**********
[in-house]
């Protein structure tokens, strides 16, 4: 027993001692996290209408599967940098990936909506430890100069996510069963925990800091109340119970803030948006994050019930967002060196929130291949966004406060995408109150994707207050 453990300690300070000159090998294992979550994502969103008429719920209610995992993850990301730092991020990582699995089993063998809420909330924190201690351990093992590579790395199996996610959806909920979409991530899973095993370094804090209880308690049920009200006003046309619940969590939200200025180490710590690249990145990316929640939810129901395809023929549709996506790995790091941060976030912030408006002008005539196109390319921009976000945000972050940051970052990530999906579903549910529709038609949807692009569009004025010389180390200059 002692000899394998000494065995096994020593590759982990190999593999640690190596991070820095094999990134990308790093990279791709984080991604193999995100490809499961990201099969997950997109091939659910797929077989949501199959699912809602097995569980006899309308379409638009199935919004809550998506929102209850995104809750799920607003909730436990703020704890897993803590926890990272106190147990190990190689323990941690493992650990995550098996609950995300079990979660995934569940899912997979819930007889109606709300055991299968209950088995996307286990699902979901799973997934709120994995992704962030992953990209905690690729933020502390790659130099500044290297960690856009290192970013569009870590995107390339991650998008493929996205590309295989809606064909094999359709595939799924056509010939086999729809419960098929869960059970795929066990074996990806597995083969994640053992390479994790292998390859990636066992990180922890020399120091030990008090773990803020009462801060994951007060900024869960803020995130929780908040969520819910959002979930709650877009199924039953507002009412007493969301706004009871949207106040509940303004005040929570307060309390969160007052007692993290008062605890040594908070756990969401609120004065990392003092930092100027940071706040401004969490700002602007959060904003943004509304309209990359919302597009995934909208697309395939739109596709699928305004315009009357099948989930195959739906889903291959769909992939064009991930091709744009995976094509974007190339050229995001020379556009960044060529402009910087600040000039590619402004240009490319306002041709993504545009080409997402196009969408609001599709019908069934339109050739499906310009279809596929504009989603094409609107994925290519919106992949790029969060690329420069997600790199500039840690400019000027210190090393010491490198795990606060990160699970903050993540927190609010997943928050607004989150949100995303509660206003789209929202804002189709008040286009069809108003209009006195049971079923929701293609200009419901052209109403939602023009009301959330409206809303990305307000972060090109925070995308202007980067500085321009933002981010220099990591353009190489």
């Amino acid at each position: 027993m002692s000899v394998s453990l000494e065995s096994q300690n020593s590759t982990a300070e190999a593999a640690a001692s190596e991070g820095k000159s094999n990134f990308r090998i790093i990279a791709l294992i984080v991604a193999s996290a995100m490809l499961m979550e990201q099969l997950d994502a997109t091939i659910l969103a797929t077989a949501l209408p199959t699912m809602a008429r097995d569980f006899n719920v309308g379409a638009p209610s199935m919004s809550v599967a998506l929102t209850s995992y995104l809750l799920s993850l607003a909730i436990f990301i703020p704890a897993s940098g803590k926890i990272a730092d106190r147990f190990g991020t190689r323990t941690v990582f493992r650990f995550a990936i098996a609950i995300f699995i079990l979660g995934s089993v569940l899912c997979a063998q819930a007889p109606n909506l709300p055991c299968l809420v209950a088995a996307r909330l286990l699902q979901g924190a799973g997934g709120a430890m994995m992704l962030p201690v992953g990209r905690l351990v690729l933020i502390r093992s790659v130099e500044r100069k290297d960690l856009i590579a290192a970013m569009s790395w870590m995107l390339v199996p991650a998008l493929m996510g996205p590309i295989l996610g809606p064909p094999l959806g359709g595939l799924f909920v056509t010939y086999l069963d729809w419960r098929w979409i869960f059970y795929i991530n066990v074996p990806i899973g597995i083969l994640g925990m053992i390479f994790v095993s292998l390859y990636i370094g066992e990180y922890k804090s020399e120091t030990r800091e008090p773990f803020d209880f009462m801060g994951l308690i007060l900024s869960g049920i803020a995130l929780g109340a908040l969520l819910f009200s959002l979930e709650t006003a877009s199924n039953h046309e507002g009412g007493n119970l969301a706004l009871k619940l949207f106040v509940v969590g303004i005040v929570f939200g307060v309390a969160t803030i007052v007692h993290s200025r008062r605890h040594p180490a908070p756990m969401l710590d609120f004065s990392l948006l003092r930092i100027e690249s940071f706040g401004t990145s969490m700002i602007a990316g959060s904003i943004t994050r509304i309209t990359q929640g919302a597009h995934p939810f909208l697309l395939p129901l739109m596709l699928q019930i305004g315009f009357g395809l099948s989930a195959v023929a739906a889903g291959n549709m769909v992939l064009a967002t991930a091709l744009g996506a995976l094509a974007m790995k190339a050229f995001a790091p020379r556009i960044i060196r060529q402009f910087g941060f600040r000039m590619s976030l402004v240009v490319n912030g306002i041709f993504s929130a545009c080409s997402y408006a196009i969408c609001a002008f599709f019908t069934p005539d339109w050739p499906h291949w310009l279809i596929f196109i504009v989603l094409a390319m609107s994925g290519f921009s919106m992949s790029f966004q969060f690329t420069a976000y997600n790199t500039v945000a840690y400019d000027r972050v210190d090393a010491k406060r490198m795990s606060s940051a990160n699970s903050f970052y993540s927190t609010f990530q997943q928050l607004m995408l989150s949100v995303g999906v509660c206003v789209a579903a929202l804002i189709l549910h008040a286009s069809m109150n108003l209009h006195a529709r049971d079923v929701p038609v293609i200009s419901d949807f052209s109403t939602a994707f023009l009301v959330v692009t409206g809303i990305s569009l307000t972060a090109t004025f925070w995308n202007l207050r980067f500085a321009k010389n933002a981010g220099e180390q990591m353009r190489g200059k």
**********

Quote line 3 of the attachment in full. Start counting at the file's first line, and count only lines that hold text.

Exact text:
């Amino acid at each position: 027993m002692s000899v394998s453990l000494e065995s096994q300690n020593s590759t982990a300070e190999a593999a640690a001692s190596e991070g820095k000159s094999n990134f990308r090998i790093i990279a791709l294992i984080v991604a193999s996290a995100m490809l499961m979550e990201q099969l997950d994502a997109t091939i659910l969103a797929t077989a949501l209408p199959t699912m809602a008429r097995d569980f006899n719920v309308g379409a638009p209610s199935m919004s809550v599967a998506l929102t209850s995992y995104l809750l799920s993850l607003a909730i436990f990301i703020p704890a897993s940098g803590k926890i990272a730092d106190r147990f190990g991020t190689r323990t941690v990582f493992r650990f995550a990936i098996a609950i995300f699995i079990l979660g995934s089993v569940l899912c997979a063998q819930a007889p109606n909506l709300p055991c299968l809420v209950a088995a996307r909330l286990l699902q979901g924190a799973g997934g709120a430890m994995m992704l962030p201690v992953g990209r905690l351990v690729l933020i502390r093992s790659v130099e500044r100069k290297d960690l856009i590579a290192a970013m569009s790395w870590m995107l390339v199996p991650a998008l493929m996510g996205p590309i295989l996610g809606p064909p094999l959806g359709g595939l799924f909920v056509t010939y086999l069963d729809w419960r098929w979409i869960f059970y795929i991530n066990v074996p990806i899973g597995i083969l994640g925990m053992i390479f994790v095993s292998l390859y990636i370094g066992e990180y922890k804090s020399e120091t030990r800091e008090p773990f803020d209880f009462m801060g994951l308690i007060l900024s869960g049920i803020a995130l929780g109340a908040l969520l819910f009200s959002l979930e709650t006003a877009s199924n039953h046309e507002g009412g007493n119970l969301a706004l009871k619940l949207f106040v509940v969590g303004i005040v929570f939200g307060v309390a969160t803030i007052v007692h993290s200025r008062r605890h040594p180490a908070p756990m969401l710590d609120f004065s990392l948006l003092r930092i100027e690249s940071f706040g401004t990145s969490m700002i602007a990316g959060s904003i943004t994050r509304i309209t990359q929640g919302a597009h995934p939810f909208l697309l395939p129901l739109m596709l699928q019930i305004g315009f009357g395809l099948s989930a195959v023929a739906a889903g291959n549709m769909v992939l064009a967002t991930a091709l744009g996506a995976l094509a974007m790995k190339a050229f995001a790091p020379r556009i960044i060196r060529q402009f910087g941060f600040r000039m590619s976030l402004v240009v490319n912030g306002i041709f993504s929130a545009c080409s997402y408006a196009i969408c609001a002008f599709f019908t069934p005539d339109w050739p499906h291949w310009l279809i596929f196109i504009v989603l094409a390319m609107s994925g290519f921009s919106m992949s790029f966004q969060f690329t420069a976000y997600n790199t500039v945000a840690y400019d000027r972050v210190d090393a010491k406060r490198m795990s606060s940051a990160n699970s903050f970052y993540s927190t609010f990530q997943q928050l607004m995408l989150s949100v995303g999906v509660c206003v789209a579903a929202l804002i189709l549910h008040a286009s069809m109150n108003l209009h006195a529709r049971d079923v929701p038609v293609i200009s419901d949807f052209s109403t939602a994707f023009l009301v959330v692009t409206g809303i990305s569009l307000t972060a090109t004025f925070w995308n202007l207050r980067f500085a321009k010389n933002a981010g220099e180390q990591m353009r190489g200059k």